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Vespero By The Waters Of Tomorrow album cover
4.03 | 185 ratings | 4 reviews | 32% 5 stars

Excellent addition to any
prog rock music collection

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Studio Album, released in 2010

Songs / Tracks Listing

1. Daphne (5:21)
2. Percious (8:32)
3. Amaryllis (7:28)
4. Gao Zült (5:50)
5. Tall Tree (7:31)
6. Punto Fijo (8:02)
7. Pavane Lacryme (4:23)
8. Seagulls Sing (When It Rains) (6:47)
9. Aurora Borealis (9:15)

Total time 63:09

Line-up / Musicians

- Alexander Kuzovlev / guitar, electronics
- Alexei Klabukov / keyboards, Mellotron
- Vladimir Belov / cello (2,5,6,8), keyboards (2,3)
- Arkady Fedotov / bass, melodica (2,4), bass-synth (3,7), oscillations
- Ivan Fedotov / drums, percussion

- Alisa Coral / sound production, synths (bubbles, waves, oscillations) (1,6)
- Valentin Rulev / violin (4,7,9)
- Natalya Dosoyevskaya / flute (8)
- Elena Belozyorova / voice (8)

Releases information

Artwork: Zonder Zond

CD RAIG - R058 (2010, Russia)

Thanks to rivertree for the addition
and to Quinino for the last updates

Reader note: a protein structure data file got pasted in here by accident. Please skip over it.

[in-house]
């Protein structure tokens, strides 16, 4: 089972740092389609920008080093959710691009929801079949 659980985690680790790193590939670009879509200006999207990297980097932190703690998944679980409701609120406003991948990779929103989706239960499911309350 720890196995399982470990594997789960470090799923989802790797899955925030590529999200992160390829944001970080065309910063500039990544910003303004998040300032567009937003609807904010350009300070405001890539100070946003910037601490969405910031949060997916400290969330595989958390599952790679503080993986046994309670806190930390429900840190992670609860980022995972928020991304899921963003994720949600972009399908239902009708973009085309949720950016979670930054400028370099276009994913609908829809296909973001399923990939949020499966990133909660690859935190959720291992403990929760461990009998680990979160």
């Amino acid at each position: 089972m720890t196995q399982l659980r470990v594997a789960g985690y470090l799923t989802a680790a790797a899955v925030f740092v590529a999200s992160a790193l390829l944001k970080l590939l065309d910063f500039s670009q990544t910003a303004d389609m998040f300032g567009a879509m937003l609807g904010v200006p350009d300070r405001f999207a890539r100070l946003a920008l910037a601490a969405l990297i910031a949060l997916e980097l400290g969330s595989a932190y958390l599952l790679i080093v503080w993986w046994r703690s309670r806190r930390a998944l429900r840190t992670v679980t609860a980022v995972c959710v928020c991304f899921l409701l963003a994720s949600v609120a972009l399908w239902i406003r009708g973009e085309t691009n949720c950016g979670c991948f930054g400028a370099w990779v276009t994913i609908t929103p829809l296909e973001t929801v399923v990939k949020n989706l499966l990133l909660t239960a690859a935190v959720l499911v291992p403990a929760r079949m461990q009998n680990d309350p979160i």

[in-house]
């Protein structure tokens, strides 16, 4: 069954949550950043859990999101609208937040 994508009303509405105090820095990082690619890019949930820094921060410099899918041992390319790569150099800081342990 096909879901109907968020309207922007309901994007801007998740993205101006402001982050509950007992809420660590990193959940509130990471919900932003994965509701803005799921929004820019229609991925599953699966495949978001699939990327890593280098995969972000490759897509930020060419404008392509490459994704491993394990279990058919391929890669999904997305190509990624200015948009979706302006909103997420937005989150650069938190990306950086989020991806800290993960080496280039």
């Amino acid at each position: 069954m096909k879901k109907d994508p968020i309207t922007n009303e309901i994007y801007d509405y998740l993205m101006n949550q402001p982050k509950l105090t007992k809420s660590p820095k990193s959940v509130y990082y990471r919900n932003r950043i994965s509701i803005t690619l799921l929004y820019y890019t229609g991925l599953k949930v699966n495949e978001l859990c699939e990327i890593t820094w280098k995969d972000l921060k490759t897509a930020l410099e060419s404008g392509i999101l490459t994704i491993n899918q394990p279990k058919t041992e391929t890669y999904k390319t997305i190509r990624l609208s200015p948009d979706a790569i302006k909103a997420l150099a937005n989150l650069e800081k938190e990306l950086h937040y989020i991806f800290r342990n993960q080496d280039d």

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VESPERO By The Waters Of Tomorrow ratings distribution

(185 ratings)
Essential: a masterpiece of progressive rock music(32%)
Excellent addition to any prog rock music collection(38%)
Good, but non-essential (20%)
Collectors/fans only (5%)
Poor. Only for completionists (5%)

VESPERO By The Waters Of Tomorrow reviews

Showing all collaborators reviews and last reviews preview | Show all reviews/ratings

Collaborators/Experts Reviews

Review by Guldbamsen
5 stars Jump! Like a bunny!

Damn those Russians are taking over again! Not too long ago a band called The Gourishankar released one of the most original modern efforts of the noughties suggesting just how wrong all of those hellfire and brimstone-monkerers were, -those that every year speak about the death of music and innovation, but now with this album By The Waters Of Tomorrow, Vespero have truly created a spine-tingling psychedelic drenched masterpiece. For my money, this album is one of the most beautiful and unique psych albums inside a period of 25 years or so. It certainly is the best album of 2010 by a long way. That´s how much I like this!